Add the timers as peripherals
The CMSDK provides three timers that can be incorporated into an SoC as APB4 peripherals, as you can see in the following table:
|Timer||A 32-bit down-counter that generates an interrupt when the counter reaches 0|
|Dual-input timers||A module containing two programmable 32-bit or 16-bit down-counters that can generate interrupts when they reach 0. The timers can run in one of the following modes: free-running, periodic, and one-shot|
|Watchdog||A module containing a 32-bit down-counter that generates an interrupt, which is used for a reset event. The watchdog, when running, must be periodically reset to prevent it generating the reset event. If a core is locked-up, the watch dog times out and result in the watchdog resetting the core. This mechanism provides a way to recover from software crashes.|
Note: The Arm Cortex-M0/M0+ System Design Kit Release Note contains a complete list of all available components, including other APB components.
Like all APB peripherals in a TrustZone-based system, an APB4 TrustZone Peripheral Protection Controller controls the timers.
You can use all the timers in your system. We strongly recommend that you include at least two watchdog timers in your system. Map one watchdog to the Secure world and map the other watchdog to the Non-secure world. The Secure world watchdog timer can reset the system. However, the Non-secure world watchdog timer must normally not be allowed to reset the system directly. Instead, on a reset timeout, the Non-secure watchdog requests that the Secure world performs a system reset on its behalf. We also recommend that you include a dual timer, or two more individual timers. Use one of the timers as a Secure timer and the other as a Non-secure timer.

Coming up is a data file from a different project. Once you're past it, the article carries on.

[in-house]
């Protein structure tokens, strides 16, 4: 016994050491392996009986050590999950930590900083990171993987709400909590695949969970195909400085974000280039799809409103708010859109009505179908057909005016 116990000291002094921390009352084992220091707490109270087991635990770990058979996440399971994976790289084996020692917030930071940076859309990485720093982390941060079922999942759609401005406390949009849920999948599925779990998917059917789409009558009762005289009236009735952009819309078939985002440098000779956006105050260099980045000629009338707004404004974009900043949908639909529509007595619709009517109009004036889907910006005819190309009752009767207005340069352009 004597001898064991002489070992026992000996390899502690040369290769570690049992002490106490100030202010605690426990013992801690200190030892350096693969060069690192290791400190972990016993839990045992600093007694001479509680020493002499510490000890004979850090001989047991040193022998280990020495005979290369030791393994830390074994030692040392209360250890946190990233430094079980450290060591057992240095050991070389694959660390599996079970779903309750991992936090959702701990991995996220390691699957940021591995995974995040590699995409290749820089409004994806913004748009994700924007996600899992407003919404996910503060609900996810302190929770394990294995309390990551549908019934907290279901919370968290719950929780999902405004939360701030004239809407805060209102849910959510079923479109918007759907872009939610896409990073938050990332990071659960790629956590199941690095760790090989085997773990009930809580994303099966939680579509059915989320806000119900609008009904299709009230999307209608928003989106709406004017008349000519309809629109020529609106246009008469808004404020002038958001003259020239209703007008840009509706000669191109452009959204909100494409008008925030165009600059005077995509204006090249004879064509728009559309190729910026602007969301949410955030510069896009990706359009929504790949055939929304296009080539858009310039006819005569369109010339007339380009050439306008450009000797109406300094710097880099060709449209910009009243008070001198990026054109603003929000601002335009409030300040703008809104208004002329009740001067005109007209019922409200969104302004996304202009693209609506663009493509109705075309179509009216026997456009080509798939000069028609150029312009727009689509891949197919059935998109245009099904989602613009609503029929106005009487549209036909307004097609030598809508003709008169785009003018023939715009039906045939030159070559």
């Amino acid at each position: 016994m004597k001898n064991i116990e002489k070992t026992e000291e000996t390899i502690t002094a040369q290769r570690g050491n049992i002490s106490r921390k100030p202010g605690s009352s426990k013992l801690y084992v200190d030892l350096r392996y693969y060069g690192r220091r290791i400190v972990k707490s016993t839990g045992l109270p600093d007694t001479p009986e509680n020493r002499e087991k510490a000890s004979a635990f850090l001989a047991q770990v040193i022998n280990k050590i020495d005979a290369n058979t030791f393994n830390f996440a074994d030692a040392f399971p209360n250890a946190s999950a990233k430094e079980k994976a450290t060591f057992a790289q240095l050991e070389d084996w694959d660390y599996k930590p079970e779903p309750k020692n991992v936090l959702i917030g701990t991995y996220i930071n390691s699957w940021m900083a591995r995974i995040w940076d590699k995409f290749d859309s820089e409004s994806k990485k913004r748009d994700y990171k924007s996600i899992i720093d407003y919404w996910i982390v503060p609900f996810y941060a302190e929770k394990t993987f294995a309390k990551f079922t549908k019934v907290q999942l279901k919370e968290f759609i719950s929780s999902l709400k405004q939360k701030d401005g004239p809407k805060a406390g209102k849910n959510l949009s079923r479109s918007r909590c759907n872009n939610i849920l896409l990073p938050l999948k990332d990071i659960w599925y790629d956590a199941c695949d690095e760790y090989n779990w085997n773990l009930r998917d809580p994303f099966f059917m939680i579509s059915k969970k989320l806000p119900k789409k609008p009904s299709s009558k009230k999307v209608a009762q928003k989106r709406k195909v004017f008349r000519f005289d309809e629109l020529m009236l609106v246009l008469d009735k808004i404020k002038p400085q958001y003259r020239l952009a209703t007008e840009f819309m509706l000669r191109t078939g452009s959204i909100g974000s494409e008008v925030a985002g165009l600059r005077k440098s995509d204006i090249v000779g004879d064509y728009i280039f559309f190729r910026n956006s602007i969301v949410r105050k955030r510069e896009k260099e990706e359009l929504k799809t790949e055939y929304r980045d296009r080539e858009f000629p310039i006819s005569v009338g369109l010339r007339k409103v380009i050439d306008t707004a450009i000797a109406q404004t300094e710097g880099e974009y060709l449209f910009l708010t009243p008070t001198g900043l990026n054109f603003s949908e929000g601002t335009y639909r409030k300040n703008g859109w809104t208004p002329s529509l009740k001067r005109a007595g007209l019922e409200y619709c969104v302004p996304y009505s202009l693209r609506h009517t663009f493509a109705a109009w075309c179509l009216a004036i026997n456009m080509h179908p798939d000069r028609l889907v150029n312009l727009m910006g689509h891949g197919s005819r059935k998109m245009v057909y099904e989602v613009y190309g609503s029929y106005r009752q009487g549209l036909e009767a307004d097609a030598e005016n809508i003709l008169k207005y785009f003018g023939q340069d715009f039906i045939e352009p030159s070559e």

The previous figures assume that the APB peripherals are in a separate clock or power domain. For this reason, the controller is connected to the AHB5 Bus Matrix through an AHB5 to APB4 Asynchronous Bridge. The bridge is not mandatory for TrustZone and is not part of the filter.